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Labor Supply and Participation Effects of the Earned Income Tax Credit: Evidence form the National Survey of America's Families and Wisconsin's Supplemental Benefit for Families with Three Children

We use the National Survey of America's Families to examine the labor market consequences of the Earned Income Tax Credit (EITC) by comparing labor market behavior of eligible parents in Wisconsin, which supplements the federal EITC for families with three children, to the labor market behavior of otherwise similar parents in states that do not supplement the federal tax credit. Most previous empirical studies have either relied on changes in the overall level of EITC benefits over time, as in the 1987 and 1993 program expansions, or have extrapolated from measured labor supply responses to other tax and benefit programs, assuming that responses to those programs will be similar to EITC responses. By contrast, our cross-state comparison examines a larger difference in EITC benefits, and one that can be directly attributed to the EITC program rather than to related programs. For example, a three-child family in Wisconsin is eligible for an extra 17.2 percent tax credit (43 percent of the 40 percent federal credit) above that received by a comparable family in a state with no supplemental EITC -a difference larger than the entire federal EITC during its expansion in 1987 from 11 to 14 percent.

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Paper provided by Georgetown University, Department of Economics in its series Working Papers with number gueconwpa~02-02-08.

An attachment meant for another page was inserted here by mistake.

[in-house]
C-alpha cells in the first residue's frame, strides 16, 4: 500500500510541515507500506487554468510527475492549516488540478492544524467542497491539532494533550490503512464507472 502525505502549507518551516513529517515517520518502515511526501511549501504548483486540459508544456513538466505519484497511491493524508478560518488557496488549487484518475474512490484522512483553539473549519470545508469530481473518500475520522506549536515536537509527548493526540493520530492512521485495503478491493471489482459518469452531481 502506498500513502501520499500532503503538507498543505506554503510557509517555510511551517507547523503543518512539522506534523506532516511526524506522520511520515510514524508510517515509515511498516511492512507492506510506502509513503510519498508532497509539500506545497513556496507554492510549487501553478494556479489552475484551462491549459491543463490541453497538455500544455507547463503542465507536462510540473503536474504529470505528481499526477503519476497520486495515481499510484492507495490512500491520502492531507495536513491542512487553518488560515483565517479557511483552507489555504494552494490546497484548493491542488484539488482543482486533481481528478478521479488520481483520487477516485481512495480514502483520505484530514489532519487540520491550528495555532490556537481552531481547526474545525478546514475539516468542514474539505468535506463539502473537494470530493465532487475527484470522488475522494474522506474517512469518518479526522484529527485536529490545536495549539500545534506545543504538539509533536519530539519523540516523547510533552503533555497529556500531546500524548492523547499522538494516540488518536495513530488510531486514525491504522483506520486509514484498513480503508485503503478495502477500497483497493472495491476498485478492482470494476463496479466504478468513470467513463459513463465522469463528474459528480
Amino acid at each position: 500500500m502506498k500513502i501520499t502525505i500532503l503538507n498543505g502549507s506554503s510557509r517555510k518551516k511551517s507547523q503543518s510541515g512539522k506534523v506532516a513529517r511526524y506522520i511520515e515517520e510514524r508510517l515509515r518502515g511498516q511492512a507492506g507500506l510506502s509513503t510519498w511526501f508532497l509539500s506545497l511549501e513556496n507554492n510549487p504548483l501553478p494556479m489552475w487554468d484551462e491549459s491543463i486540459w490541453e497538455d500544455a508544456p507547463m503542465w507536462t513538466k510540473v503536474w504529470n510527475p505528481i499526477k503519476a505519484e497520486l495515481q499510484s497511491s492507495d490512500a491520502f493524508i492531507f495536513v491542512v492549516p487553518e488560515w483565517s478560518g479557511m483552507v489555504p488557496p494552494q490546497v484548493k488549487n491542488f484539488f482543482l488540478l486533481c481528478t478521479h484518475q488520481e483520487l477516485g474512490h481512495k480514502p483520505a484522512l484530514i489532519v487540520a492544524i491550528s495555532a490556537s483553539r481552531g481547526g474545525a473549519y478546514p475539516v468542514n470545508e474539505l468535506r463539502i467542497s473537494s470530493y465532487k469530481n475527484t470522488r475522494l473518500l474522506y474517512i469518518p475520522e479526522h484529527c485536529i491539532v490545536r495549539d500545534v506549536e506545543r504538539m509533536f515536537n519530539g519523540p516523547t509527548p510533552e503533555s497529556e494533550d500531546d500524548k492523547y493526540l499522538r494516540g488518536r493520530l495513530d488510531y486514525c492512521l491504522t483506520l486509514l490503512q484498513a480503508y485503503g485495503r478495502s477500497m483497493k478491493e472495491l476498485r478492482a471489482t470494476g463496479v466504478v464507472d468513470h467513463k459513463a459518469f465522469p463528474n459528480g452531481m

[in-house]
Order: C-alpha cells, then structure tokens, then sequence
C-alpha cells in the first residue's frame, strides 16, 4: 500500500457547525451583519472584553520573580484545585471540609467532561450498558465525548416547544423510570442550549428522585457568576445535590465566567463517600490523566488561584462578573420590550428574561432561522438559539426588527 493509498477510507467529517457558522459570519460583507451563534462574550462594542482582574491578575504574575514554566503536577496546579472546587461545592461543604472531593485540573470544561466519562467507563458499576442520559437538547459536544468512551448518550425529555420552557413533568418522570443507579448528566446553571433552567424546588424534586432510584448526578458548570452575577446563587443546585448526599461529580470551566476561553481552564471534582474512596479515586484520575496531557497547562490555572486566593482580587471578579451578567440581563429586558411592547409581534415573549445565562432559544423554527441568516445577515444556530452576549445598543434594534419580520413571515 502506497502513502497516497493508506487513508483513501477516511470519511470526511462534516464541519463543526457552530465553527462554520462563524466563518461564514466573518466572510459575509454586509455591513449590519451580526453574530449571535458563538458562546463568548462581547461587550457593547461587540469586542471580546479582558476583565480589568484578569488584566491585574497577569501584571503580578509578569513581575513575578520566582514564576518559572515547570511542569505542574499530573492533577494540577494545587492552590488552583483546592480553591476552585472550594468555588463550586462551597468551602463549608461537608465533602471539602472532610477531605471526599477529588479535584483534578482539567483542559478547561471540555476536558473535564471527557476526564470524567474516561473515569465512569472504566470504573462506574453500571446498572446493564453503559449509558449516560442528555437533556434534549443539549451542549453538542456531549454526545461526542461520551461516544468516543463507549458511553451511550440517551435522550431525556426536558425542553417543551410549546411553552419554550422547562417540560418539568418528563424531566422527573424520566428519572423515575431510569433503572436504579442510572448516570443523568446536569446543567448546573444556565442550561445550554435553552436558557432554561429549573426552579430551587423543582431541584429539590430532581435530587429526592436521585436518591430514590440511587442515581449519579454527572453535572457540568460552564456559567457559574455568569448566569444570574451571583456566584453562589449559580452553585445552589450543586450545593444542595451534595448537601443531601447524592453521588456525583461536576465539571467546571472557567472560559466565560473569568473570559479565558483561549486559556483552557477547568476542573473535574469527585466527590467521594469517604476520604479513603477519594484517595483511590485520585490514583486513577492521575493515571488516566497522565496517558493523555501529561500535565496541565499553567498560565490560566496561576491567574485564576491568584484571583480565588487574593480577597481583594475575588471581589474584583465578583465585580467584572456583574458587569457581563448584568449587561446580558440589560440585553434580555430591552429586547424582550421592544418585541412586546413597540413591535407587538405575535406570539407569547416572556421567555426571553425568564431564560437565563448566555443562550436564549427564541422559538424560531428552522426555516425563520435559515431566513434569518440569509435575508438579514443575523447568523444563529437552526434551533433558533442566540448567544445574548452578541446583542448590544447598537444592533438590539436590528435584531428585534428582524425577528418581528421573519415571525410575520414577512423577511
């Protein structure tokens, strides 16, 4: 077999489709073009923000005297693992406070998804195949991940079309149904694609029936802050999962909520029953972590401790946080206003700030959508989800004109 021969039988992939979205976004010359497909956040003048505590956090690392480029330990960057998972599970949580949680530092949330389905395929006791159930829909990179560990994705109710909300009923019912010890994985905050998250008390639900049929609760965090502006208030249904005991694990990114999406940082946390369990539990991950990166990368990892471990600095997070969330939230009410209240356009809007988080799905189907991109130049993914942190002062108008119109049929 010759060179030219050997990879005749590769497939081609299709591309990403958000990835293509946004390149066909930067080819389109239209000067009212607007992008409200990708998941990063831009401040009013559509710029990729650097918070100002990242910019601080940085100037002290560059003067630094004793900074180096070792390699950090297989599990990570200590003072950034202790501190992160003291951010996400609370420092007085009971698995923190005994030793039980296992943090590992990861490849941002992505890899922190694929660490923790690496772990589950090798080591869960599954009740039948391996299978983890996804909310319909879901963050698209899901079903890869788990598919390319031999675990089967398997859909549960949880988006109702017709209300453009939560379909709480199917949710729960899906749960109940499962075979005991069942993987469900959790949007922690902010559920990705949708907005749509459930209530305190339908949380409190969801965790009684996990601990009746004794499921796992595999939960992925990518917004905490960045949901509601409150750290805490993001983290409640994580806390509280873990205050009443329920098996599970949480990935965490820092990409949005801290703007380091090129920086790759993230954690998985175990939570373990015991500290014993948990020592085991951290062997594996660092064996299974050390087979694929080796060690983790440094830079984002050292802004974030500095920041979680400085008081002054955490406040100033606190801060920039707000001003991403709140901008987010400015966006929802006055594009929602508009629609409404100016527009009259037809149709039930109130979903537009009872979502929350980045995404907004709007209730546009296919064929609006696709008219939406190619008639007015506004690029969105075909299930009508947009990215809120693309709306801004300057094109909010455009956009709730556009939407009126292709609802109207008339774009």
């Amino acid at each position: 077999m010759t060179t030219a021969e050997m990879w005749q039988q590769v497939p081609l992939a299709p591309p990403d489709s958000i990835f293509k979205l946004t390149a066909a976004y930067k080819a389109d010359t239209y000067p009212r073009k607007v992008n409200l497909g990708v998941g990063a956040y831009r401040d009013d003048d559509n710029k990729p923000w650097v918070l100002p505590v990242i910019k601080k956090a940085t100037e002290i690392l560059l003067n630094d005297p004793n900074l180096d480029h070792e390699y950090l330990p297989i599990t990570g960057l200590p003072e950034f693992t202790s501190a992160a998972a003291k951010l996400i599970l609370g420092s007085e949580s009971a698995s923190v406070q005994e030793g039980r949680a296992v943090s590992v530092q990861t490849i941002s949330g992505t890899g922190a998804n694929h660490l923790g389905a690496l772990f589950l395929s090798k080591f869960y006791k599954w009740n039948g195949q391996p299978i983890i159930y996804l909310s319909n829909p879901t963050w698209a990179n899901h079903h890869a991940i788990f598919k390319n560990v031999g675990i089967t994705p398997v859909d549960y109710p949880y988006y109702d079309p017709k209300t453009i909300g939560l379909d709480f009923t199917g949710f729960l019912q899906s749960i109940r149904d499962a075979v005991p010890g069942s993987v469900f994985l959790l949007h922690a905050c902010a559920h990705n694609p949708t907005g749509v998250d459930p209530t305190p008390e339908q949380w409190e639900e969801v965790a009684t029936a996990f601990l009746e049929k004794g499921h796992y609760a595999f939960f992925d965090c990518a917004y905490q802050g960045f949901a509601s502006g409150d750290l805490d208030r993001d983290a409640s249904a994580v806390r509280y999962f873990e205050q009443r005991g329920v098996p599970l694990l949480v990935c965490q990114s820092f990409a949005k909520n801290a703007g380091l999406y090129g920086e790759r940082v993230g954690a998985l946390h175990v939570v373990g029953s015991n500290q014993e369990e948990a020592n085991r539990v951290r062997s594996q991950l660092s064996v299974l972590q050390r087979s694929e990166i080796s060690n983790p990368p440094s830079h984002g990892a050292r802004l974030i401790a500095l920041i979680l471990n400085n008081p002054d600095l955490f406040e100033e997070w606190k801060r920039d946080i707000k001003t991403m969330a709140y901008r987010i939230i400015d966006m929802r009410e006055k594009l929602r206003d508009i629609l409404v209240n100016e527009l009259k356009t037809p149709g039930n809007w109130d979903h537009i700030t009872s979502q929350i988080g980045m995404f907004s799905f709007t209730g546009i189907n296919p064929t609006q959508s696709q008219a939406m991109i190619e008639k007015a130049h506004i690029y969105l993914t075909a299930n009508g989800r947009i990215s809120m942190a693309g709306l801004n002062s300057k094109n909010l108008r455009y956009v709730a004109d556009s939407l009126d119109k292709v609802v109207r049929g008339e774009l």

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Date of creation: 08 Feb 2002
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Handle: RePEc:geo:guwopa:gueconwpa~02-02-08
Contact details of provider: Postal: Georgetown University Department of Economics Washington, DC 20057-1036
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Web page: http://econ.georgetown.edu/Email:

Order Information: Postal: Roger Lagunoff Professor of Economics Georgetown University Department of Economics Washington, DC 20057-1036
Web: http://econ.georgetown.edu/ Email:


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  1. Bruce D. Meyer & Dan T. Rosenbaum, 1998. "Welfare, the Earned Income Tax Credit, and the Labor Supply of Single Mothers," JCPR Working Papers 32, Northwestern University/University of Chicago Joint Center for Poverty Research.
  2. Eissa, Nada & Liebman, Jeffrey B, 1996. "Labor Supply Response to the Earned Income Tax Credit," The Quarterly Journal of Economics, MIT Press, vol. 111(2), pages 605-37, May.
  3. Nada Eissa & Hilary Williamson Hoynes, 1998. "The Earned Income Tax Credit and the Labor Supply of Married Couples," NBER Working Papers 6856, National Bureau of Economic Research, Inc.
  4. V. Joseph Hotz, 2003. "The Earned Income Tax Credit," NBER Chapters, in: Means-Tested Transfer Programs in the United States, pages 141-198 National Bureau of Economic Research, Inc.
  5. Ellwood, David T., 2000. "The Impact of the Earned Income Tax Credit and Social Policy Reforms on Work, Marriage, and Living Arrangements," National Tax Journal, National Tax Association, vol. 53(n. 4), pages 1063-1106, December.
  6. Bruce D. Meyer & Dan T. Rosenbaum, 2000. "Making Single Mothers Work: Recent Tax and Welfare Policy and its Effects," NBER Working Papers 7491, National Bureau of Economic Research, Inc.
  7. Stacy Dickert & Scott Houser & John Karl Scholz, 1995. "The Earned Income Tax Credit and Transfer Programs: A Study of Labor Market and Program Participation," NBER Chapters, in: Tax Policy and the Economy, Volume 9, pages 1-50 National Bureau of Economic Research, Inc.
  8. Scholz, John Karl, 1994. "The Earned Income Credit: Participation, Compliance, and Antipoverty Effectiveness," National Tax Journal, National Tax Association, vol. 47(1), pages 63-87, March.
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